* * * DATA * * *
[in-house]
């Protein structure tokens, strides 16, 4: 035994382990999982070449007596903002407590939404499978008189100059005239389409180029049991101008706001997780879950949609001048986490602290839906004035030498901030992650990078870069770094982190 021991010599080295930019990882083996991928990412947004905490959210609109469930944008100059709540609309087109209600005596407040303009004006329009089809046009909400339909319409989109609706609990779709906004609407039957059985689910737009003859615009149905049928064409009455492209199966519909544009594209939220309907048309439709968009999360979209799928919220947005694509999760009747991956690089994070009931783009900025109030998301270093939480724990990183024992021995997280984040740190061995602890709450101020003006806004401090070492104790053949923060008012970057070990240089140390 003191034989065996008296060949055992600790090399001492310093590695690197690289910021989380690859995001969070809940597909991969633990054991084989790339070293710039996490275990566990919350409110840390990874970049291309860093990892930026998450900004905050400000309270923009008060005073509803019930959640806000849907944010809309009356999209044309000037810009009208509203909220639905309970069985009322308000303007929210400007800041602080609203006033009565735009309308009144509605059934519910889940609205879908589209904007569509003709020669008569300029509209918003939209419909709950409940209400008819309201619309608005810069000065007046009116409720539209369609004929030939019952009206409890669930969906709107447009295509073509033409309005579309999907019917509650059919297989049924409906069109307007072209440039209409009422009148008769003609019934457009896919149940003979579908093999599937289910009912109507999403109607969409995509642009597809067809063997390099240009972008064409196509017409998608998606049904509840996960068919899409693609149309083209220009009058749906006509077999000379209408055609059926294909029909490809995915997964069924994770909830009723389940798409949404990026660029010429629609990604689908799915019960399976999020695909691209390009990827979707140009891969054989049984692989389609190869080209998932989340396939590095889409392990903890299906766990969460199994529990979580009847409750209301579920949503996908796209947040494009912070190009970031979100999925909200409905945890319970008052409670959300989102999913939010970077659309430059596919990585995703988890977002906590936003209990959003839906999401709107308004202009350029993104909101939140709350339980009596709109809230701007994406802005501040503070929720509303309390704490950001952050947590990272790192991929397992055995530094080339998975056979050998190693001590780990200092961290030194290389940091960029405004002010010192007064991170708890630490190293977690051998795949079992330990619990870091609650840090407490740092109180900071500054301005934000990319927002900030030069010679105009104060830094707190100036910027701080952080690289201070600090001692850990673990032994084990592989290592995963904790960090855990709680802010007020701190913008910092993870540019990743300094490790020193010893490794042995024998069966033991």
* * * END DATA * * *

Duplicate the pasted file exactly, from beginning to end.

[in-house]
């Protein structure tokens, strides 16, 4: 035994382990999982070449007596903002407590939404499978008189100059005239389409180029049991101008706001997780879950949609001048986490602290839906004035030498901030992650990078870069770094982190 021991010599080295930019990882083996991928990412947004905490959210609109469930944008100059709540609309087109209600005596407040303009004006329009089809046009909400339909319409989109609706609990779709906004609407039957059985689910737009003859615009149905049928064409009455492209199966519909544009594209939220309907048309439709968009999360979209799928919220947005694509999760009747991956690089994070009931783009900025109030998301270093939480724990990183024992021995997280984040740190061995602890709450101020003006806004401090070492104790053949923060008012970057070990240089140390 003191034989065996008296060949055992600790090399001492310093590695690197690289910021989380690859995001969070809940597909991969633990054991084989790339070293710039996490275990566990919350409110840390990874970049291309860093990892930026998450900004905050400000309270923009008060005073509803019930959640806000849907944010809309009356999209044309000037810009009208509203909220639905309970069985009322308000303007929210400007800041602080609203006033009565735009309308009144509605059934519910889940609205879908589209904007569509003709020669008569300029509209918003939209419909709950409940209400008819309201619309608005810069000065007046009116409720539209369609004929030939019952009206409890669930969906709107447009295509073509033409309005579309999907019917509650059919297989049924409906069109307007072209440039209409009422009148008769003609019934457009896919149940003979579908093999599937289910009912109507999403109607969409995509642009597809067809063997390099240009972008064409196509017409998608998606049904509840996960068919899409693609149309083209220009009058749906006509077999000379209408055609059926294909029909490809995915997964069924994770909830009723389940798409949404990026660029010429629609990604689908799915019960399976999020695909691209390009990827979707140009891969054989049984692989389609190869080209998932989340396939590095889409392990903890299906766990969460199994529990979580009847409750209301579920949503996908796209947040494009912070190009970031979100999925909200409905945890319970008052409670959300989102999913939010970077659309430059596919990585995703988890977002906590936003209990959003839906999401709107308004202009350029993104909101939140709350339980009596709109809230701007994406802005501040503070929720509303309390704490950001952050947590990272790192991929397992055995530094080339998975056979050998190693001590780990200092961290030194290389940091960029405004002010010192007064991170708890630490190293977690051998795949079992330990619990870091609650840090407490740092109180900071500054301005934000990319927002900030030069010679105009104060830094707190100036910027701080952080690289201070600090001692850990673990032994084990592989290592995963904790960090855990709680802010007020701190913008910092993870540019990743300094490790020193010893490794042995024998069966033991």